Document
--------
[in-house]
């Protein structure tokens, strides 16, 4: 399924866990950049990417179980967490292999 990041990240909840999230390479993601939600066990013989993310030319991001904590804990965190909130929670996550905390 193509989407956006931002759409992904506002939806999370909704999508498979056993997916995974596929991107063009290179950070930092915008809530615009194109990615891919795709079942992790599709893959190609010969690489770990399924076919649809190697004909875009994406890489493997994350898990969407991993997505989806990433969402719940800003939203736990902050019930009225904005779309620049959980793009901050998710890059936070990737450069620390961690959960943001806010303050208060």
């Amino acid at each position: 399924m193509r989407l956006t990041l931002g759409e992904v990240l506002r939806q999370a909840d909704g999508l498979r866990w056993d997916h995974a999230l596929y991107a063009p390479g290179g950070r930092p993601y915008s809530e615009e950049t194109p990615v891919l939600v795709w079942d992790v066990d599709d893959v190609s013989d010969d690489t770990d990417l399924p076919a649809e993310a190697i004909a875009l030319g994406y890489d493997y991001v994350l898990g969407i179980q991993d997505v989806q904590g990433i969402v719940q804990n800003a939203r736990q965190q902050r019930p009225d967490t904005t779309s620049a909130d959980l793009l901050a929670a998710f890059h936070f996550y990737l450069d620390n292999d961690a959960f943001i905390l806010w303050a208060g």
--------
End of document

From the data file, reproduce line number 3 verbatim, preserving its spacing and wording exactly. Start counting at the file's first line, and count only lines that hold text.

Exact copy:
């Amino acid at each position: 399924m193509r989407l956006t990041l931002g759409e992904v990240l506002r939806q999370a909840d909704g999508l498979r866990w056993d997916h995974a999230l596929y991107a063009p390479g290179g950070r930092p993601y915008s809530e615009e950049t194109p990615v891919l939600v795709w079942d992790v066990d599709d893959v190609s013989d010969d690489t770990d990417l399924p076919a649809e993310a190697i004909a875009l030319g994406y890489d493997y991001v994350l898990g969407i179980q991993d997505v989806q904590g990433i969402v719940q804990n800003a939203r736990q965190q902050r019930p009225d967490t904005t779309s620049a909130d959980l793009l901050a929670a998710f890059h936070f996550y990737l450069d620390n292999d961690a959960f943001i905390l806010w303050a208060g």